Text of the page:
The Story of Jonah (and the Whale) in The Bible.

Kristyn Berry, Volunteer Writer. | June 14, 2024

An Overview of The Book of Jonah.

You are in for a whale of a tale today! We are exploring the book of Jonah in the Bible’s Old Testament. Dive in as we navigate through the waves of Jonah’s story—from God calling on Jonah and his dramatic flight from duty to the depths of the sea where Jonah and the whale meet, and finally, to the surprising outcomes in the city of Nineveh. Along the way, we will learn more about the story of Jonah’s rebellion, redemption, and his tuning into God’s heart to learn the art of surrender, faith, and forgiveness. Jonah’s whale tale is rich with lessons that remain relevant to this day, reflecting God’s overwhelming love. Let’s dive in!

The story of Jonah takes place in Hebrew times in a city called Ninevah (modern-day Mosul, Iraq). At one time, Ninevah was a highly affluent trading and religious center which eventually became riddled with evil and sin. In the book of Jonah, chapter 1, God summons Jonah to go to Ninevah to preach against their evil and to repent or be destroyed. Jonah’s first reaction was- let’s just say- less than thrilled. Have you ever felt that way? When you must do something, but you really don’t want to do it? So much so that you think if you ignore it will eventually go away or someone else will do it? Yes. It was like that. It wasn’t high on Jonah’s to-do list; in fact, it wasn’t on his to-do list at all, and if Jonah had anything to do about it, it wasn’t going to be on his to-do list, ever. Jonah knows that God will eventually destroy the city because of their sin, taking all the Ninevites down with it, and if Jonah preaches God’s warning, and they repent, God may forgive them and show mercy.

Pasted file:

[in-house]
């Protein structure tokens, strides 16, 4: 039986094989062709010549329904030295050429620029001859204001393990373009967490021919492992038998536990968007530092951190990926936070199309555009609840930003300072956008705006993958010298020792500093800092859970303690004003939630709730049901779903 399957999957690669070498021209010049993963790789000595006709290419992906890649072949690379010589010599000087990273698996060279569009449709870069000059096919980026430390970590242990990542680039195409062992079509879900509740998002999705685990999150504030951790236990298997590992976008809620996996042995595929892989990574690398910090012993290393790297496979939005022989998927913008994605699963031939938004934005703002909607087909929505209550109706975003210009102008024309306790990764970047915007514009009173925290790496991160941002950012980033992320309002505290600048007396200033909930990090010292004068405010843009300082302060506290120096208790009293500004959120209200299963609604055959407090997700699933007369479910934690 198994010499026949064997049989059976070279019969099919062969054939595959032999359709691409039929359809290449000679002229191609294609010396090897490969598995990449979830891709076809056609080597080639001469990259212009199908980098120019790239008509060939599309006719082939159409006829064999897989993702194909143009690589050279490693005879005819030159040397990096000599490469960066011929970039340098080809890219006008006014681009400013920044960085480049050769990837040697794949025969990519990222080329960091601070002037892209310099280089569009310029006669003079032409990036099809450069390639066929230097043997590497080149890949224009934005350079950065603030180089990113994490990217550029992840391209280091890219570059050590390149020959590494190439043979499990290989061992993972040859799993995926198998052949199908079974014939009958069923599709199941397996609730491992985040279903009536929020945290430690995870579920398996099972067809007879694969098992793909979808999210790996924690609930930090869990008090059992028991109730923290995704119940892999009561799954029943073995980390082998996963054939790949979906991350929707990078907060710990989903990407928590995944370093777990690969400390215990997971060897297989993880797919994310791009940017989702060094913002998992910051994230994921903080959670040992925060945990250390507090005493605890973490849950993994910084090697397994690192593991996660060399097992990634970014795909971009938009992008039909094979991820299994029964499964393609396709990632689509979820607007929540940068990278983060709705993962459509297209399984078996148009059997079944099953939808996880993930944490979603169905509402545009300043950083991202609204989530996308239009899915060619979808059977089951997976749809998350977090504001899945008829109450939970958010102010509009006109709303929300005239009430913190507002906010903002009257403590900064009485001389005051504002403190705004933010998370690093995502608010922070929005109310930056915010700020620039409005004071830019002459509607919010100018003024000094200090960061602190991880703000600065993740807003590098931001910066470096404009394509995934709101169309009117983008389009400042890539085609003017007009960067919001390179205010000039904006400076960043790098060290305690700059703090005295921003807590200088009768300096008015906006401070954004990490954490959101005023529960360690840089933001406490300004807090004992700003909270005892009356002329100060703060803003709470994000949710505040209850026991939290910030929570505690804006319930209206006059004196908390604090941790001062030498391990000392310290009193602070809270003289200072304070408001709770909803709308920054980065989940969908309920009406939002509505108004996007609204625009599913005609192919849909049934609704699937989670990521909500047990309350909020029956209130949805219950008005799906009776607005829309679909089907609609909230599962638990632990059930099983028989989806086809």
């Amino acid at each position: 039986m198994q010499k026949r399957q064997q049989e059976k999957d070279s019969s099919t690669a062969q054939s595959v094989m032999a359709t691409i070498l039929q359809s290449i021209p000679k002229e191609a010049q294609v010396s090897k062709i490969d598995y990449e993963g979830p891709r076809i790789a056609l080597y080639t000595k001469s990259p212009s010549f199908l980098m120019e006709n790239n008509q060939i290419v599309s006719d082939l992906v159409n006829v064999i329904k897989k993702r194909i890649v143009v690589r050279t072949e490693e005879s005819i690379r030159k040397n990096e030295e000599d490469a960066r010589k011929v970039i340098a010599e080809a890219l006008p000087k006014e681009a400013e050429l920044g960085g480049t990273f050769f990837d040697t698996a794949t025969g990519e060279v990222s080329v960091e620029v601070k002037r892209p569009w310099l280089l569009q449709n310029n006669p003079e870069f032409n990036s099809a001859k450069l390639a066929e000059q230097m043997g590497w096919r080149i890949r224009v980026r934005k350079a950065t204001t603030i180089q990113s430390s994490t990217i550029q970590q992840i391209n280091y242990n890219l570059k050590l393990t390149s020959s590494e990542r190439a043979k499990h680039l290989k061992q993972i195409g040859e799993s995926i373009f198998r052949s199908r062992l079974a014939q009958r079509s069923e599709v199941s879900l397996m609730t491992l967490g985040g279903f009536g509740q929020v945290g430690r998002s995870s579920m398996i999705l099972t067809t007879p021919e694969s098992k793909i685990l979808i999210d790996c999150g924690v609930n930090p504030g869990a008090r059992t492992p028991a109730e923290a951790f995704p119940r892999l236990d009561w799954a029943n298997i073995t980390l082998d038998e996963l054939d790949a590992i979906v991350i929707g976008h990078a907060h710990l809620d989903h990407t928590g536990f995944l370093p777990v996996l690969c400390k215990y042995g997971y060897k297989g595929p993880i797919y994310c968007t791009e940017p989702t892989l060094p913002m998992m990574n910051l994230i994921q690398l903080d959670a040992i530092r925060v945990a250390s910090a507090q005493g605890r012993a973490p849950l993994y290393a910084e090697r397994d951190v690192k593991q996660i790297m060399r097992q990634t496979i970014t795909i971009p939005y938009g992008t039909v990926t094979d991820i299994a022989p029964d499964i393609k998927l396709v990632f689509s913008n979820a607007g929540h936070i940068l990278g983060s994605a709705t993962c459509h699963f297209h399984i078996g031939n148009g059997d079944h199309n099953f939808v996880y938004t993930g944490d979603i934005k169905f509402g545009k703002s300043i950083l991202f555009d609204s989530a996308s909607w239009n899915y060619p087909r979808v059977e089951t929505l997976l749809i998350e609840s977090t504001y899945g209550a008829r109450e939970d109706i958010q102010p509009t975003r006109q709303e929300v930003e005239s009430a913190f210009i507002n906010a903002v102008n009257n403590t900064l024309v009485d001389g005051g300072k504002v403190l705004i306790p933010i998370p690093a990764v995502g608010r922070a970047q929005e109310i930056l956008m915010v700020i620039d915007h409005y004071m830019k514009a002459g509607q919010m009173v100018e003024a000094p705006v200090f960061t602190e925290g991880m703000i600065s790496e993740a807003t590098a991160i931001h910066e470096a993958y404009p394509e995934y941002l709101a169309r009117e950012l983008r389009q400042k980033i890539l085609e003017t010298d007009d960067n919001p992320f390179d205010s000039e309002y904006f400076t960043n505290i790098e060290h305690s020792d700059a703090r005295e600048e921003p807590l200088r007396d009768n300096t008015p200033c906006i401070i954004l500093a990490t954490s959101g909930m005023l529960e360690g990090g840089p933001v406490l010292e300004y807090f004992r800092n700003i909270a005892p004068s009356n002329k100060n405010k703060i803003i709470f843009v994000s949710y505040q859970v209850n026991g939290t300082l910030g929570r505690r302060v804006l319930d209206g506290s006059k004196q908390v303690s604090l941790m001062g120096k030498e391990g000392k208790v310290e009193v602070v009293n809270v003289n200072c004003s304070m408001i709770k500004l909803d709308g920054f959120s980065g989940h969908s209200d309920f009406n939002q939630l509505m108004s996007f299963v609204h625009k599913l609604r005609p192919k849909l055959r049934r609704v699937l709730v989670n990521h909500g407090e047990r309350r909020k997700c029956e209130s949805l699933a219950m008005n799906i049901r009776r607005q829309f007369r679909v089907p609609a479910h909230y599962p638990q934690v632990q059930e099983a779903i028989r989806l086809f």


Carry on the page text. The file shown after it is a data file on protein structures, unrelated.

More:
The truth of the matter is that Jonah didn’t feel the Ninevites deserved God’s forgiveness. In fact, Jonah feels so strongly that he decides to find a boat to take him to Tarshish- 2,500 miles in the OPPOSITE direction! He was really proving his point, wasn’t he? He pays his fare, and the boat sets sail. They aren’t long into their journey when God sends a mighty wind, and a violent storm begins, threatening to wreck their ship. Jonah goes below deck and falls into a deep sleep while the rest of the crew manages the rough waters. I mean, what’s a little storm when you have the weight of fleeing from God on your mind, right?